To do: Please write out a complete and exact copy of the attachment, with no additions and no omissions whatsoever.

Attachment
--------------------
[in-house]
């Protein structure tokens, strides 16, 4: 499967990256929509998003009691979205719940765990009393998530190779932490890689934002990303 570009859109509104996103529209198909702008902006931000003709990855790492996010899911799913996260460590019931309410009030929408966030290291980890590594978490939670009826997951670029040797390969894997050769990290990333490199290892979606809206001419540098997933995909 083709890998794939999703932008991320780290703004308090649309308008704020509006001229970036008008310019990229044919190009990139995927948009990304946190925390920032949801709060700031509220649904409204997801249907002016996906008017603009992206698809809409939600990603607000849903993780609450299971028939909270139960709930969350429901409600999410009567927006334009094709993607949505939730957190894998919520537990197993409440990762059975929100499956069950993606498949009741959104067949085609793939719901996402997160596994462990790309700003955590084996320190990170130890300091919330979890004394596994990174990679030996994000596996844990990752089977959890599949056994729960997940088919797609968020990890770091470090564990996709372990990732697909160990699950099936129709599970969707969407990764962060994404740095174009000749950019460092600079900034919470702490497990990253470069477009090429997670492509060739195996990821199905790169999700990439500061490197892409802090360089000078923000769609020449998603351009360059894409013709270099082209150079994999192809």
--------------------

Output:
[in-house]
């Protein structure tokens, strides 16, 4: 499967990256929509998003009691979205719940765990009393998530190779932490890689934002990303 570009859109509104996103529209198909702008902006931000003709990855790492996010899911799913996260460590019931309410009030929408966030290291980890590594978490939670009826997951670029040797390969894997050769990290990333490199290892979606809206001419540098997933995909 083709890998794939999703932008991320780290703004308090649309308008704020509006001229970036008008310019990229044919190009990139995927948009990304946190925390920032949801709060700031509220649904409204997801249907002016996906008017603009992206698809809409939600990603607000849903993780609450299971028939909270139960709930969350429901409600999410009567927006334009094709993607949505939730957190894998919520537990197993409440990762059975929100499956069950993606498949009741959104067949085609793939719901996402997160596994462990790309700003955590084996320190990170130890300091919330979890004394596994990174990679030996994000596996844990990752089977959890599949056994729960997940088919797609968020990890770091470090564990996709372990990732697909160990699950099936129709599970969707969407990764962060994404740095174009000749950019460092600079900034919470702490497990990253470069477009090429997670492509060739195996990821199905790169999700990439500061490197892409802090360089000078923000769609020449998603351009360059894409013709270099082209150079994999192809």